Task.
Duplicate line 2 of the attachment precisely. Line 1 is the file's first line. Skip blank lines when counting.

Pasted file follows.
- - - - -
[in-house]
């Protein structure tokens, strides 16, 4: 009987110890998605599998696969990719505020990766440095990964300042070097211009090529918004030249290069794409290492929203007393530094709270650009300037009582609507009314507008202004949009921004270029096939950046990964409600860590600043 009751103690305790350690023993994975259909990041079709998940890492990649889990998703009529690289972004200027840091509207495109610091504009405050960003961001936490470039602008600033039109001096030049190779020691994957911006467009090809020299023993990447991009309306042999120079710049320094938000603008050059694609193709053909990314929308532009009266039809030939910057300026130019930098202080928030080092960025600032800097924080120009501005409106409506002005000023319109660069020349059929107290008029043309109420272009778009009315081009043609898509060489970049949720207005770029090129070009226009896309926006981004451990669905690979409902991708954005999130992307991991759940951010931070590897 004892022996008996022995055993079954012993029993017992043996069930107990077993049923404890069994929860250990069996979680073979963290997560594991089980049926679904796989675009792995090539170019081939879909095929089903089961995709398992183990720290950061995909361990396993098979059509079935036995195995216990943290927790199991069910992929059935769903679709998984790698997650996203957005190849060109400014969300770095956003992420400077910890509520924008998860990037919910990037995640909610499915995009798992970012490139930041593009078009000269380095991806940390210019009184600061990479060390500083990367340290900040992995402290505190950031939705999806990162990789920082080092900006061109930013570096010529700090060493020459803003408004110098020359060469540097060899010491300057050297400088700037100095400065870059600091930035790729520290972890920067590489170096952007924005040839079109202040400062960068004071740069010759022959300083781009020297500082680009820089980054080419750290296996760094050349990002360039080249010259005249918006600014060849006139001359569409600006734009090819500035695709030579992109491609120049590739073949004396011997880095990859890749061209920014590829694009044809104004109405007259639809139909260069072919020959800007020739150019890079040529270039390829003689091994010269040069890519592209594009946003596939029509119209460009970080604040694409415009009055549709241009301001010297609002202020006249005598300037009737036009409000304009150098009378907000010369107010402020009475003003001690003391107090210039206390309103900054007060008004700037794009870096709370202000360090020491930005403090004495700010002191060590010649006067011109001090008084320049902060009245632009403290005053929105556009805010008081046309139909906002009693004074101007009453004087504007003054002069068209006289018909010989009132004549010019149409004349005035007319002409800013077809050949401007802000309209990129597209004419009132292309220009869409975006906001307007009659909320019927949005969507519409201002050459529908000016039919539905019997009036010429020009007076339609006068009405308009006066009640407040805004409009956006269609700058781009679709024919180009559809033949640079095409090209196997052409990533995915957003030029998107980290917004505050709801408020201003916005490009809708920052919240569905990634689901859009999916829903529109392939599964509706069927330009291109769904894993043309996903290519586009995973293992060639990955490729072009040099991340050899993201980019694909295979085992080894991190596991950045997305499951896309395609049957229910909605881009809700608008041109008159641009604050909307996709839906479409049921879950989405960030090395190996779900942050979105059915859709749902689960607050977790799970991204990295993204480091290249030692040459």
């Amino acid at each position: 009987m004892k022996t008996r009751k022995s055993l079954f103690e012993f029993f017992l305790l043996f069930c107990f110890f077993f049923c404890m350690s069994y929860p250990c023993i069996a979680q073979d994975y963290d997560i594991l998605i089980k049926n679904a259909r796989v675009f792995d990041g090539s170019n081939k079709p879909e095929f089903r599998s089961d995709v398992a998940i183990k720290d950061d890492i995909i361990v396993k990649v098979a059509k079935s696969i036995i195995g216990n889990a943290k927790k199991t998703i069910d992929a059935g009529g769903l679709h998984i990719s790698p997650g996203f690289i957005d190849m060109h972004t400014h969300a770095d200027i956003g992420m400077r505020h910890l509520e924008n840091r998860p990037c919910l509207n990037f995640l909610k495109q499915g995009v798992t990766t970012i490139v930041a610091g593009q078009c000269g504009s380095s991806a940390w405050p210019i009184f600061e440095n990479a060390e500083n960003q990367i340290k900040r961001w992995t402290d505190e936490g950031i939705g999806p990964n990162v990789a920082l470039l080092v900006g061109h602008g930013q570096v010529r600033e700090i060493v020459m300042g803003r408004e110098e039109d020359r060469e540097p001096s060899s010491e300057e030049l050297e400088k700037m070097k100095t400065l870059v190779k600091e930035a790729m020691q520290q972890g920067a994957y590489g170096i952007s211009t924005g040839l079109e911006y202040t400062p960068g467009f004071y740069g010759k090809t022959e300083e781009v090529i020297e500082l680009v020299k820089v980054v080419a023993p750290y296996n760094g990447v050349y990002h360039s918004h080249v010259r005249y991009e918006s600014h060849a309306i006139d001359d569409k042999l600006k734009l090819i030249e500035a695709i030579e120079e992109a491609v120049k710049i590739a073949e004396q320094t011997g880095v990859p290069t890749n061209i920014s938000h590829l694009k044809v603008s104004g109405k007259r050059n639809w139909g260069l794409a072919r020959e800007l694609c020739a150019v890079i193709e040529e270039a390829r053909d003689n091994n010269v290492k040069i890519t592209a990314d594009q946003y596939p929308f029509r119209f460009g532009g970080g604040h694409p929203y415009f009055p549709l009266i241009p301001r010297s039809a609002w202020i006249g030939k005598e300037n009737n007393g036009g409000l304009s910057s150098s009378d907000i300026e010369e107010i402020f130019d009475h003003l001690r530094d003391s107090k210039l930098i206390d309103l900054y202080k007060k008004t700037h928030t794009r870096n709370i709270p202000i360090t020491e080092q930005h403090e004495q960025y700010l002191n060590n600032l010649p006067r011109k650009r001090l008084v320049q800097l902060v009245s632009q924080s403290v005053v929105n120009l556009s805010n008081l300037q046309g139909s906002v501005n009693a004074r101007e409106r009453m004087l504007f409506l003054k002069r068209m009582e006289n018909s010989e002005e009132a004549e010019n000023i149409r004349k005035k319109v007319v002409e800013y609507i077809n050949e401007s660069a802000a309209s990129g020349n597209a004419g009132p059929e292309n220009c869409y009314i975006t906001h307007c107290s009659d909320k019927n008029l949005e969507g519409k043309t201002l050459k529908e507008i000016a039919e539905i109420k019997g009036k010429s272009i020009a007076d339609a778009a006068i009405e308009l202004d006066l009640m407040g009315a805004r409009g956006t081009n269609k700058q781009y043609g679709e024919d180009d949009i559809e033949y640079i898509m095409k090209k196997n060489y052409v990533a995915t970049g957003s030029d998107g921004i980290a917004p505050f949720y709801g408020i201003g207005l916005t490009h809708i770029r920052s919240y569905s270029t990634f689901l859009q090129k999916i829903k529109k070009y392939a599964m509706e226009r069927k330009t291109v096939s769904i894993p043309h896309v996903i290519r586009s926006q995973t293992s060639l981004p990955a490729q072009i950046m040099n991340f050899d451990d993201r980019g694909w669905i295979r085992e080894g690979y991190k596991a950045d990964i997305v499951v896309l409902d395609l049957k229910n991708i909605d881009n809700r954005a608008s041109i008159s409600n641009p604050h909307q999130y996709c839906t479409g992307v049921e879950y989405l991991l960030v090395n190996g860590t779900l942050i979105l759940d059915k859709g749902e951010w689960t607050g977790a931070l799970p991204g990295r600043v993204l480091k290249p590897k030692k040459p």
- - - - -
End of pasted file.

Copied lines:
């Protein structure tokens, strides 16, 4: 009987110890998605599998696969990719505020990766440095990964300042070097211009090529918004030249290069794409290492929203007393530094709270650009300037009582609507009314507008202004949009921004270029096939950046990964409600860590600043 009751103690305790350690023993994975259909990041079709998940890492990649889990998703009529690289972004200027840091509207495109610091504009405050960003961001936490470039602008600033039109001096030049190779020691994957911006467009090809020299023993990447991009309306042999120079710049320094938000603008050059694609193709053909990314929308532009009266039809030939910057300026130019930098202080928030080092960025600032800097924080120009501005409106409506002005000023319109660069020349059929107290008029043309109420272009778009009315081009043609898509060489970049949720207005770029090129070009226009896309926006981004451990669905690979409902991708954005999130992307991991759940951010931070590897 004892022996008996022995055993079954012993029993017992043996069930107990077993049923404890069994929860250990069996979680073979963290997560594991089980049926679904796989675009792995090539170019081939879909095929089903089961995709398992183990720290950061995909361990396993098979059509079935036995195995216990943290927790199991069910992929059935769903679709998984790698997650996203957005190849060109400014969300770095956003992420400077910890509520924008998860990037919910990037995640909610499915995009798992970012490139930041593009078009000269380095991806940390210019009184600061990479060390500083990367340290900040992995402290505190950031939705999806990162990789920082080092900006061109930013570096010529700090060493020459803003408004110098020359060469540097060899010491300057050297400088700037100095400065870059600091930035790729520290972890920067590489170096952007924005040839079109202040400062960068004071740069010759022959300083781009020297500082680009820089980054080419750290296996760094050349990002360039080249010259005249918006600014060849006139001359569409600006734009090819500035695709030579992109491609120049590739073949004396011997880095990859890749061209920014590829694009044809104004109405007259639809139909260069072919020959800007020739150019890079040529270039390829003689091994010269040069890519592209594009946003596939029509119209460009970080604040694409415009009055549709241009301001010297609002202020006249005598300037009737036009409000304009150098009378907000010369107010402020009475003003001690003391107090210039206390309103900054007060008004700037794009870096709370202000360090020491930005403090004495700010002191060590010649006067011109001090008084320049902060009245632009403290005053929105556009805010008081046309139909906002009693004074101007009453004087504007003054002069068209006289018909010989009132004549010019149409004349005035007319002409800013077809050949401007802000309209990129597209004419009132292309220009869409975006906001307007009659909320019927949005969507519409201002050459529908000016039919539905019997009036010429020009007076339609006068009405308009006066009640407040805004409009956006269609700058781009679709024919180009559809033949640079095409090209196997052409990533995915957003030029998107980290917004505050709801408020201003916005490009809708920052919240569905990634689901859009999916829903529109392939599964509706069927330009291109769904894993043309996903290519586009995973293992060639990955490729072009040099991340050899993201980019694909295979085992080894991190596991950045997305499951896309395609049957229910909605881009809700608008041109008159641009604050909307996709839906479409049921879950989405960030090395190996779900942050979105059915859709749902689960607050977790799970991204990295993204480091290249030692040459």